Dark & Stormy Productions is presenting the second 2018 local revival The Maids. It is perhaps the most mind-bending work by iconic gay French writer Jean Genet. This 1947 drama is often categorized as “absurdist” and draws dark inspiration from the grisly murder committed by two sisters of their employer’s wife and daughter in the 1930s.
Sara Marsh has directed the translation by Bernard Frechtman at the Grain Belt Warehouse with a clear understanding of the role play the two maids enact through much of the text. Characters Claire and Solange are reminiscent of exuberant children acting out a death fantasy of the woman known in the play simply as “Madame.”
A major challenge Genet throws down to the actors is that Claire and Solange swap roles frequently in a large expanse of domination-submission dialogue. Claire, as played by Jane Froiland, and Solange, as played by director Marsh, deftly maneuver through the ricochet interplay with often playful vibrancy, giving an ironic twist to the murder plot expressed in the subtext.
Emily Bridges’s Madame contrasts the pair with disarming vulnerability. She resists stereotypes of an unlikable snobbish rich lady or a saucy femme fatale spoiled by her rich gangster lover. It’s an effective choice as Bridges makes us sympathetic to Madame because she is trapped in her relationship with a serious criminal while unwittingly being targeted for death by her supposedly loyal maids. It provides a moral compass for how the audience should reflect on what’s being plotted against her.
Director Marsh renders Genet’s text with suitably brisk vitality and respect for language, but she falls into the trap Genet sets for the actors (as do most directors of this strange little play).The Maids requires as much unspoken psychic energy as it does spoken apprehension. There is still the land of the unspoken yet to be explored in this production. In fairness, other productions of The Maids also tend to falter on this count. Genet’s pair would have had a perverse attitude toward setting up the horrific murder of Madame. (A more recent example is the three teens and one adult who abducted and tortured the mentally disabled teen in Chicago on New Years Eve, 2016.) To cross the bridge into grisliness means the actor must really go to a deep and ugly place. A twisted joy rife with a passive aggression boiling in a psychic pressure cooker. We need to see and feel that much more.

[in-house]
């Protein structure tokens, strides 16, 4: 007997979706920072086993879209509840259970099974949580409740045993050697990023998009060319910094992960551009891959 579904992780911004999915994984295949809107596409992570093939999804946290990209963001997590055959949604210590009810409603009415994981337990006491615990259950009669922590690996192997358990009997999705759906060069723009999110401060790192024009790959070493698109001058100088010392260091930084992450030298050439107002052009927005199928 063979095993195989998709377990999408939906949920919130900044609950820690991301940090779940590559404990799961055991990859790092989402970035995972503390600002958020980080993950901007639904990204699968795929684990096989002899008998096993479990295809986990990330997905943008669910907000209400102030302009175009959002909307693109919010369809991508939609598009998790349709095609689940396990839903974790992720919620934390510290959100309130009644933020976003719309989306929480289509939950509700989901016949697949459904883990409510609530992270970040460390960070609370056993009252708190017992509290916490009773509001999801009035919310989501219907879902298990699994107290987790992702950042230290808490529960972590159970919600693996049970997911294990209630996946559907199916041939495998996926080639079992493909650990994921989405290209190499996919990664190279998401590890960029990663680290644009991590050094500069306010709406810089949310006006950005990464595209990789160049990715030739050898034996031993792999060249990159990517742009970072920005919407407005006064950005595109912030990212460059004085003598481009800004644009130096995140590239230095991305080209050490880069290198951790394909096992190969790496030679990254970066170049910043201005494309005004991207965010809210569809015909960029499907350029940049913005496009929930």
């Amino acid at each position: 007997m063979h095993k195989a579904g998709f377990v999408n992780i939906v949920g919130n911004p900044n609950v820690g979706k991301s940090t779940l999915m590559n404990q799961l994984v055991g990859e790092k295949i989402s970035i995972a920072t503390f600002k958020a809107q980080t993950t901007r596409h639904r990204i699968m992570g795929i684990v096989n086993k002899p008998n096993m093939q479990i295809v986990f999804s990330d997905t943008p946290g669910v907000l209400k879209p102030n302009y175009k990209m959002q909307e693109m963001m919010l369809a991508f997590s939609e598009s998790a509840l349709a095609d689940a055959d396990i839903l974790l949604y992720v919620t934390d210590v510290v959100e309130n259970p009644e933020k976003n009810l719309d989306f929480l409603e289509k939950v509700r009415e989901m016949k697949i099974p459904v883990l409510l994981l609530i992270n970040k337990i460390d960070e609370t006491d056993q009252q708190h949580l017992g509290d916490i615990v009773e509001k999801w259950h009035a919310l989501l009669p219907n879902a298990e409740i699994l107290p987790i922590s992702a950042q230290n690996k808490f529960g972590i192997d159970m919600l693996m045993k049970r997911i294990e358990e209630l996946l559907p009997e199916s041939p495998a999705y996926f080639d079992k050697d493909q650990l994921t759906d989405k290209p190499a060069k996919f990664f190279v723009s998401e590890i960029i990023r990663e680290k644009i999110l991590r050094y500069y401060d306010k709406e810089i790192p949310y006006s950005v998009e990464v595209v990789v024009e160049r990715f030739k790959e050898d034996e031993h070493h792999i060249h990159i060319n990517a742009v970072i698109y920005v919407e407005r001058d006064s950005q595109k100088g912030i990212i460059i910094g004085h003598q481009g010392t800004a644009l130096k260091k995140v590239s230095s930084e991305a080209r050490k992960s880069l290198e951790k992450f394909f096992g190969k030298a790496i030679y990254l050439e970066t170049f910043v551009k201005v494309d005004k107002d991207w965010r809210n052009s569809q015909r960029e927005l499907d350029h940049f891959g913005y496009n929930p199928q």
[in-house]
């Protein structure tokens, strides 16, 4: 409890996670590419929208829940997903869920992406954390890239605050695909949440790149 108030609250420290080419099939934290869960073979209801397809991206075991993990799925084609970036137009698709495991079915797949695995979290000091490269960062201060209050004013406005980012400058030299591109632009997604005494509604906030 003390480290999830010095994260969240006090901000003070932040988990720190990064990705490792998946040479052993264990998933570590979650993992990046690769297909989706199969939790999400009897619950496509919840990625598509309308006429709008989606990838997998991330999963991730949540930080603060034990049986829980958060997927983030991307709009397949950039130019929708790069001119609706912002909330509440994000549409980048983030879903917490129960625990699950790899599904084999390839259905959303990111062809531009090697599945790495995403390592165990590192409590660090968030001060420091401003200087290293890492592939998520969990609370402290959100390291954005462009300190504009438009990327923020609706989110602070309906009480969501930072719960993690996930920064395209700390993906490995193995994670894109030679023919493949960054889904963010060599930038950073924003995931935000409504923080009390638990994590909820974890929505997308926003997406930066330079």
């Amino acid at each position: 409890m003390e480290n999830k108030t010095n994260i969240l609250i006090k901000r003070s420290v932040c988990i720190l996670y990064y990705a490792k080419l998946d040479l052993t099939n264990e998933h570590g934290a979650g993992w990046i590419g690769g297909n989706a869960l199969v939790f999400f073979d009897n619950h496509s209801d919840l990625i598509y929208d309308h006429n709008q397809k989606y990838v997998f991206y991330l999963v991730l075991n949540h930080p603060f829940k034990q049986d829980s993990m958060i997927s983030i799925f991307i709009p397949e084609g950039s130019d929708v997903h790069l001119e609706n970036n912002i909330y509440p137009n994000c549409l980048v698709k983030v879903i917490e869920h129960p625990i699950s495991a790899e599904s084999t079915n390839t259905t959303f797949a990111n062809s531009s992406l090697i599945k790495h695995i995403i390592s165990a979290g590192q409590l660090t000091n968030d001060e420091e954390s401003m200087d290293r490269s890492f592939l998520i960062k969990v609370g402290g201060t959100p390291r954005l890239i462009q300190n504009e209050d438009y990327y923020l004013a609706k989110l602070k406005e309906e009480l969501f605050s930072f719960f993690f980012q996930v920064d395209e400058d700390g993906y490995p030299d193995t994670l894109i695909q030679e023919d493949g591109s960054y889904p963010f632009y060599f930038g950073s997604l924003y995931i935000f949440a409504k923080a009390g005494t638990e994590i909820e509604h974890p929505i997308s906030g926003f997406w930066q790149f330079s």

Therein lies much of the sadomasochistic undercurrent that Genet himself was intensely aware. This derives from the two competing aesthetics of the Enlightenment in France—something that Genet’s generation would have been inculcated with: Rousseau v. Sade. This overview held sway until post-modernism. Genet’s purview is definitely from the Sadean. Like Genet, the Marquis de Sade was all too aware of incarceration and suppression of primal instincts.
Dark & Stormy’s captivating revival is artfully served by Mary Shabatura’s lighting and C. Andrew Mayer’s sound design. These elements denote the psychological shifts in this consummately psychosexual play.
Through Feb. 17
Artspace Grain Belt Warehouse, Studio 202, 77 Thirteenth Ave., Minneapolis